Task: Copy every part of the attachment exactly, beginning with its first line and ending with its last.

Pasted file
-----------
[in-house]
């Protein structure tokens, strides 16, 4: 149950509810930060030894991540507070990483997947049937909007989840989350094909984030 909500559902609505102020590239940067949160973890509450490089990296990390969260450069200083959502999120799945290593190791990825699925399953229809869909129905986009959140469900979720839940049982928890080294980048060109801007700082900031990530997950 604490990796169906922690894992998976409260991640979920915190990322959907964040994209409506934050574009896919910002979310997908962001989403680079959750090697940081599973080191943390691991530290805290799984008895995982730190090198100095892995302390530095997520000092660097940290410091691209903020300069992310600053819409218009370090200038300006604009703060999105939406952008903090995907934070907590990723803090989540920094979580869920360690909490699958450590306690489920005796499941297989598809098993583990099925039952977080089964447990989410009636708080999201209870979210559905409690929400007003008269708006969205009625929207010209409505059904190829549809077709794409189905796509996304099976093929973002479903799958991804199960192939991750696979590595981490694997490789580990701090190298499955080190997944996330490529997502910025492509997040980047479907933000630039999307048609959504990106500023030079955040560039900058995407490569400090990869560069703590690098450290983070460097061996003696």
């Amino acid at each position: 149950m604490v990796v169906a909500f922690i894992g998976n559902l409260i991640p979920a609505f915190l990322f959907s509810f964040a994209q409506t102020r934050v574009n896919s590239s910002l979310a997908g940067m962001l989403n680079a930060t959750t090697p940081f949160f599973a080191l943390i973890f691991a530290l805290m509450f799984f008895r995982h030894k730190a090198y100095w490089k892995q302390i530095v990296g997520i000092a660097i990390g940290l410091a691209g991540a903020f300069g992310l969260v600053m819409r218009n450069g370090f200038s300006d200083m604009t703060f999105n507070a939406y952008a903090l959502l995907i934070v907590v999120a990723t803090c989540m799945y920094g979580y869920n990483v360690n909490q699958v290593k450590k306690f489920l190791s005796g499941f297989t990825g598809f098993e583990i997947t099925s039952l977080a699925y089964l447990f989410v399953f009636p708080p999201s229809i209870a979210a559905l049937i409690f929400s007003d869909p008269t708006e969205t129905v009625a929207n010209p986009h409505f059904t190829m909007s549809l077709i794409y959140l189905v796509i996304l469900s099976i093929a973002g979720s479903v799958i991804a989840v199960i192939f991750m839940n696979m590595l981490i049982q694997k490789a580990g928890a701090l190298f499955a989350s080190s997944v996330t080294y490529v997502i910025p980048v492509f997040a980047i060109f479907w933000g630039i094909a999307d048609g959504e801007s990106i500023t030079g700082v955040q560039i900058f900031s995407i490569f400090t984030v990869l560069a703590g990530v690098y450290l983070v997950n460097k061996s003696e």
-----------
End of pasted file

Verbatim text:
[in-house]
């Protein structure tokens, strides 16, 4: 149950509810930060030894991540507070990483997947049937909007989840989350094909984030 909500559902609505102020590239940067949160973890509450490089990296990390969260450069200083959502999120799945290593190791990825699925399953229809869909129905986009959140469900979720839940049982928890080294980048060109801007700082900031990530997950 604490990796169906922690894992998976409260991640979920915190990322959907964040994209409506934050574009896919910002979310997908962001989403680079959750090697940081599973080191943390691991530290805290799984008895995982730190090198100095892995302390530095997520000092660097940290410091691209903020300069992310600053819409218009370090200038300006604009703060999105939406952008903090995907934070907590990723803090989540920094979580869920360690909490699958450590306690489920005796499941297989598809098993583990099925039952977080089964447990989410009636708080999201209870979210559905409690929400007003008269708006969205009625929207010209409505059904190829549809077709794409189905796509996304099976093929973002479903799958991804199960192939991750696979590595981490694997490789580990701090190298499955080190997944996330490529997502910025492509997040980047479907933000630039999307048609959504990106500023030079955040560039900058995407490569400090990869560069703590690098450290983070460097061996003696």
């Amino acid at each position: 149950m604490v990796v169906a909500f922690i894992g998976n559902l409260i991640p979920a609505f915190l990322f959907s509810f964040a994209q409506t102020r934050v574009n896919s590239s910002l979310a997908g940067m962001l989403n680079a930060t959750t090697p940081f949160f599973a080191l943390i973890f691991a530290l805290m509450f799984f008895r995982h030894k730190a090198y100095w490089k892995q302390i530095v990296g997520i000092a660097i990390g940290l410091a691209g991540a903020f300069g992310l969260v600053m819409r218009n450069g370090f200038s300006d200083m604009t703060f999105n507070a939406y952008a903090l959502l995907i934070v907590v999120a990723t803090c989540m799945y920094g979580y869920n990483v360690n909490q699958v290593k450590k306690f489920l190791s005796g499941f297989t990825g598809f098993e583990i997947t099925s039952l977080a699925y089964l447990f989410v399953f009636p708080p999201s229809i209870a979210a559905l049937i409690f929400s007003d869909p008269t708006e969205t129905v009625a929207n010209p986009h409505f059904t190829m909007s549809l077709i794409y959140l189905v796509i996304l469900s099976i093929a973002g979720s479903v799958i991804a989840v199960i192939f991750m839940n696979m590595l981490i049982q694997k490789a580990g928890a701090l190298f499955a989350s080190s997944v996330t080294y490529v997502i910025p980048v492509f997040a980047i060109f479907w933000g630039i094909a999307d048609g959504e801007s990106i500023t030079g700082v955040q560039i900058f900031s995407i490569f400090t984030v990869l560069a703590g990530v690098y450290l983070v997950n460097k061996s003696e």